sold today are in fact hybrid, rather than all-IP, systems. Another major current trend is the adoption of open-source iPBX solutions such as Asterisk®, a leading open-source telephony engine and tool kit. Phase 4: Multimedia iPBX The next phase of PBX development can be called "multimedia iPBX." In this phase, advanced iPBX systems will empower a wide range of attractive multimedia services and applications such as videoconferencing, video mail, IVR and mobile services. Before we fully examine the architecture of multimedia iPBX, we will review a number of key multimedia service scenarios enabled by iPBX.

Multimedia User-Experience Scenarios
Scenario #1: Videoconferencing The CTO has a new idea for a product and wants to receive quick feedback from various colleagues. He invites selected local managers into the conference room for an impromptu meeting. Participants then decide to establish an immediate off-site videoconferencing session with the chief design engineer, who is located at a different office, and the VP of sales, who is reached on his mobile phone sitting on a bench at the train station. Videoconferencing represents the use of audio and video telecommunications to enable real-time meetings among numerous participants at different locations. Videoconference meetings can range from simple conversations between two or more people at two locations (point-to-point), to complex conferences connecting multiple users at multiple locations (multi-point). Until now, videoconferencing required utilization of dedicated, identical and expensive videoconferencing equipment at each location. Preplanning of each conference was required due to the equipment set up requirements prior to each session. Now, it is possible to avoid these drawbacks and create a multi-purpose, high-quality and inexpensive videoconferencing system, as part of an IP-based enterprise telephony system. The iPBX can serve as a videoconferencing bridge simply by adding video capabilities to the existing PBX.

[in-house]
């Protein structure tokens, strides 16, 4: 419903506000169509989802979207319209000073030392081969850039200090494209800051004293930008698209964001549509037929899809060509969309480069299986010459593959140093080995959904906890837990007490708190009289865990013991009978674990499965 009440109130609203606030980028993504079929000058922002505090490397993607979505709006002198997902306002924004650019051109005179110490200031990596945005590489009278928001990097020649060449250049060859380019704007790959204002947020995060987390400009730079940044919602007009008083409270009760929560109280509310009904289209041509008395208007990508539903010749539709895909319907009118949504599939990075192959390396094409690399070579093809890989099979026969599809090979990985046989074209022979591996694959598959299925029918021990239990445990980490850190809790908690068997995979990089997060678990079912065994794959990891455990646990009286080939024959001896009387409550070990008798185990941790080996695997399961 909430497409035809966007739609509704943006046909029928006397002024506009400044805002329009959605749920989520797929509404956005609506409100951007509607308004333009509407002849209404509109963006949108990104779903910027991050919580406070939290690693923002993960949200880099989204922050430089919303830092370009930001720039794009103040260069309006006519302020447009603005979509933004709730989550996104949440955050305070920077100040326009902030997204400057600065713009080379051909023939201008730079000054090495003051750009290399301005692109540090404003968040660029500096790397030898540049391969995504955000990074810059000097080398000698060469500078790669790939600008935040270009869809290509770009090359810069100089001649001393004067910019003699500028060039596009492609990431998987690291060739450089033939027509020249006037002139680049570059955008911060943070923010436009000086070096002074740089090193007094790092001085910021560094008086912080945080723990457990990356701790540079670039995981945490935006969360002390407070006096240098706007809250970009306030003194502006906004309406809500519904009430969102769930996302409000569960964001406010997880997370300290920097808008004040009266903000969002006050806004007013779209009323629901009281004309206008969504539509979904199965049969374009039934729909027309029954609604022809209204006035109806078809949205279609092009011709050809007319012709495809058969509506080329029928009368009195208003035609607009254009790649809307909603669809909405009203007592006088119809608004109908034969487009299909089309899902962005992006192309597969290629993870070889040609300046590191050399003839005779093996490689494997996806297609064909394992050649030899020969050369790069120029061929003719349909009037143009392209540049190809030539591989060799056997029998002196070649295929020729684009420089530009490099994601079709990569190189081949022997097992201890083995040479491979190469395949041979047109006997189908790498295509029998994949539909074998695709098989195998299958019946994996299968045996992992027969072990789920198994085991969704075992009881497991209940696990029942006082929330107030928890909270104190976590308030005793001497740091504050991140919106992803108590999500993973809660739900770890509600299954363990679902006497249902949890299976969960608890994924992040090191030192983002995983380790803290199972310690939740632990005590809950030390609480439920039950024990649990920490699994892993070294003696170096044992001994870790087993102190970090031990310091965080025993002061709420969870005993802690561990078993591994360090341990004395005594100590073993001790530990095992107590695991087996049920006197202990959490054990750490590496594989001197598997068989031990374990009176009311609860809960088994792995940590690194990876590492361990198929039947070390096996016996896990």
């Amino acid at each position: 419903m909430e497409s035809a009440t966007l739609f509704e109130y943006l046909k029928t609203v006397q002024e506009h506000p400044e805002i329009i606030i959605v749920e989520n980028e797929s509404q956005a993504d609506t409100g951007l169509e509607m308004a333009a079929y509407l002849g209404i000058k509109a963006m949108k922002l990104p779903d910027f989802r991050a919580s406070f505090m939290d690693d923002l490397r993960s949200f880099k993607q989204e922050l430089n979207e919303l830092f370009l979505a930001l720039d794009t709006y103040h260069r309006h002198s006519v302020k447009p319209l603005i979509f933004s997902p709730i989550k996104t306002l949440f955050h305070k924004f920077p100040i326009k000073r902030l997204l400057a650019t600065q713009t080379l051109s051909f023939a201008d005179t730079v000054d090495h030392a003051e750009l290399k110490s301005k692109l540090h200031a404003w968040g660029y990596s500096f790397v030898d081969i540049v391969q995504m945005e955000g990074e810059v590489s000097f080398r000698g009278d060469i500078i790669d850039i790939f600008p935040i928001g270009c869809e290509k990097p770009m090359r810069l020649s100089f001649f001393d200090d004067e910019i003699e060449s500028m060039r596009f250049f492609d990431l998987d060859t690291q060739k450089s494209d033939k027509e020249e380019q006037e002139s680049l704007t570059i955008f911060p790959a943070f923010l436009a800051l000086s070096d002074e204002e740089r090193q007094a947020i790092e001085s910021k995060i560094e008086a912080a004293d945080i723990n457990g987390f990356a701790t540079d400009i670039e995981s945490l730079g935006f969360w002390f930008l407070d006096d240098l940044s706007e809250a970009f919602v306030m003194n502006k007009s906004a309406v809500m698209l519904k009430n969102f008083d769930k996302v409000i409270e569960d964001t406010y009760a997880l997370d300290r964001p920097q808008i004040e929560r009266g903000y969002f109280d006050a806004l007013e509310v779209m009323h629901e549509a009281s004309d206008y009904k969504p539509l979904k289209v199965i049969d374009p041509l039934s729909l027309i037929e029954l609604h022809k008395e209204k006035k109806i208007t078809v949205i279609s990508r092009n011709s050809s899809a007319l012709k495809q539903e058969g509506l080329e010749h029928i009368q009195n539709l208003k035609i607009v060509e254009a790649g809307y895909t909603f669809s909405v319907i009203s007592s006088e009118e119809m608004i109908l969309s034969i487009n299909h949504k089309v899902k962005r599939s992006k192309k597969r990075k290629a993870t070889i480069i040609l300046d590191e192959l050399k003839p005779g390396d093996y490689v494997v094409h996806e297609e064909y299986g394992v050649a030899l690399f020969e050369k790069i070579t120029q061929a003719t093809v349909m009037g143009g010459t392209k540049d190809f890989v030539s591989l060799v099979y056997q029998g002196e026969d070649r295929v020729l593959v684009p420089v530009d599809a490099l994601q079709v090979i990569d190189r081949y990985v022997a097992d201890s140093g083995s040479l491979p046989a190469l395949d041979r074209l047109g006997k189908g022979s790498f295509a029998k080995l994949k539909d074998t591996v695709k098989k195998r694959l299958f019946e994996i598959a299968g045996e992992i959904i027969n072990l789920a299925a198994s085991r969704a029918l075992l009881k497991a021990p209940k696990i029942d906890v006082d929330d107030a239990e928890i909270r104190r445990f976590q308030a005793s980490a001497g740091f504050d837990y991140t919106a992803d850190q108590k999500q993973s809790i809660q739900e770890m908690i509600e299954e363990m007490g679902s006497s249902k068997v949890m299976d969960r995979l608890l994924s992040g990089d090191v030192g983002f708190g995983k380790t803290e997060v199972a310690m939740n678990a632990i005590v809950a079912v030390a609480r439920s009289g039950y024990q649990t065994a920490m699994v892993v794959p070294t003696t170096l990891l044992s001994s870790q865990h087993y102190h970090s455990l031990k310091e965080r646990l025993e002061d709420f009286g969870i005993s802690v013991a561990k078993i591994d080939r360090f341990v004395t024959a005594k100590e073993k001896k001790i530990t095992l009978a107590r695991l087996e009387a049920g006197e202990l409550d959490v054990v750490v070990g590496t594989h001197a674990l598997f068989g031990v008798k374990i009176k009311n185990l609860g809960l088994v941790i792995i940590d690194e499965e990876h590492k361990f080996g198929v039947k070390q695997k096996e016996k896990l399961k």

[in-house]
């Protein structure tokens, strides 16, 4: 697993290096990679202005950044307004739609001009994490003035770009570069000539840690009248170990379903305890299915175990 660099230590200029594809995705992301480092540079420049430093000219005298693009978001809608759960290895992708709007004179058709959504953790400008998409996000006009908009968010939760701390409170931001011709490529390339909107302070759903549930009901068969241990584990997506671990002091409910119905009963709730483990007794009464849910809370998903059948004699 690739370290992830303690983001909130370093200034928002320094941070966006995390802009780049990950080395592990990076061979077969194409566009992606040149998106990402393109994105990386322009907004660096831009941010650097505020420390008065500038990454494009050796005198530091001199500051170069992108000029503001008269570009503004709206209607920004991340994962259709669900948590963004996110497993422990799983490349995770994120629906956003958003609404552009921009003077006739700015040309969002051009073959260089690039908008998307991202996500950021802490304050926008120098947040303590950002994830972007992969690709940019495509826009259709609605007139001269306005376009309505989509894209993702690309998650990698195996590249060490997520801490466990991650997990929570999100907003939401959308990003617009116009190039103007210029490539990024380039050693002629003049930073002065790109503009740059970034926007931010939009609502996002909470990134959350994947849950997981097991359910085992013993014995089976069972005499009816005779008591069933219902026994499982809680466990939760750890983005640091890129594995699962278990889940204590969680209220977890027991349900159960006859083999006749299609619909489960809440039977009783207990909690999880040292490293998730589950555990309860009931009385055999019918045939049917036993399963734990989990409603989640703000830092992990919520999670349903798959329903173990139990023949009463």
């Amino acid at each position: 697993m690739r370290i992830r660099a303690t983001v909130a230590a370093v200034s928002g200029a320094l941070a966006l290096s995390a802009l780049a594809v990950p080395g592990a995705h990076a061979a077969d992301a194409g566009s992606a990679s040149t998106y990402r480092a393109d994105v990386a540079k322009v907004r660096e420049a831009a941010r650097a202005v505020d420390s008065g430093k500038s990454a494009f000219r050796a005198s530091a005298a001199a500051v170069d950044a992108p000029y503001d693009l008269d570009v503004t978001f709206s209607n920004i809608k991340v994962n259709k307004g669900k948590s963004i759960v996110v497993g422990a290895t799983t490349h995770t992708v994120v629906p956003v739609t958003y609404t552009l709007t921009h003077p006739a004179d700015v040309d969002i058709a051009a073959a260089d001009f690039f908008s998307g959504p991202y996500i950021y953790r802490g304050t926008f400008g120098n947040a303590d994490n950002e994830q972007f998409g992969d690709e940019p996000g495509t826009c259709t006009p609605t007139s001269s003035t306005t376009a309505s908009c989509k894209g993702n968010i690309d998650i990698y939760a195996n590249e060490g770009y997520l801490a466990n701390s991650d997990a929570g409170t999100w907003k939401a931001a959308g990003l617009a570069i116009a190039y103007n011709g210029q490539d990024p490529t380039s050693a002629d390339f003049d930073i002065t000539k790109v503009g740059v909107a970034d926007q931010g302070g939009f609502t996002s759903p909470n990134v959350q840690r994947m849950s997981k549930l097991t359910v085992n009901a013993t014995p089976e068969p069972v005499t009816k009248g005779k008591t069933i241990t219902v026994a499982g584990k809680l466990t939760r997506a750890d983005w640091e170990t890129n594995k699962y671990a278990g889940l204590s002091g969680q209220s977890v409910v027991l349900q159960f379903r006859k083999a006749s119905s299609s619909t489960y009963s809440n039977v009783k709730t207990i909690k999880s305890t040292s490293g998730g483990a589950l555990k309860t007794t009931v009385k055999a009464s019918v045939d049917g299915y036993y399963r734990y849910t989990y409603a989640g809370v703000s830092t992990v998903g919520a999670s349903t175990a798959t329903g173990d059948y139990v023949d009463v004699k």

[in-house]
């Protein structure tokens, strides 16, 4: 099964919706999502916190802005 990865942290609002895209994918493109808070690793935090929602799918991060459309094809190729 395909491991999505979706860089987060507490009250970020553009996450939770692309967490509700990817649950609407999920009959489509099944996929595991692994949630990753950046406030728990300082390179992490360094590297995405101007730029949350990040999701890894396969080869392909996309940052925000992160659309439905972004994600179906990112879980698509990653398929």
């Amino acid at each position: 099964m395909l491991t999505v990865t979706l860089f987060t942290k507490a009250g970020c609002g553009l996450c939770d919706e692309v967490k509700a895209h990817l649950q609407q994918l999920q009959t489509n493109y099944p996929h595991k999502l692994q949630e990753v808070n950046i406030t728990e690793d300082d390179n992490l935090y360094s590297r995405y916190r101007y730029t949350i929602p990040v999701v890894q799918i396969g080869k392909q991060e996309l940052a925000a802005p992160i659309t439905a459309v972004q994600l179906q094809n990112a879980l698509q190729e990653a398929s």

Scenario #2: Interactive Voice and Video Response (IVVR)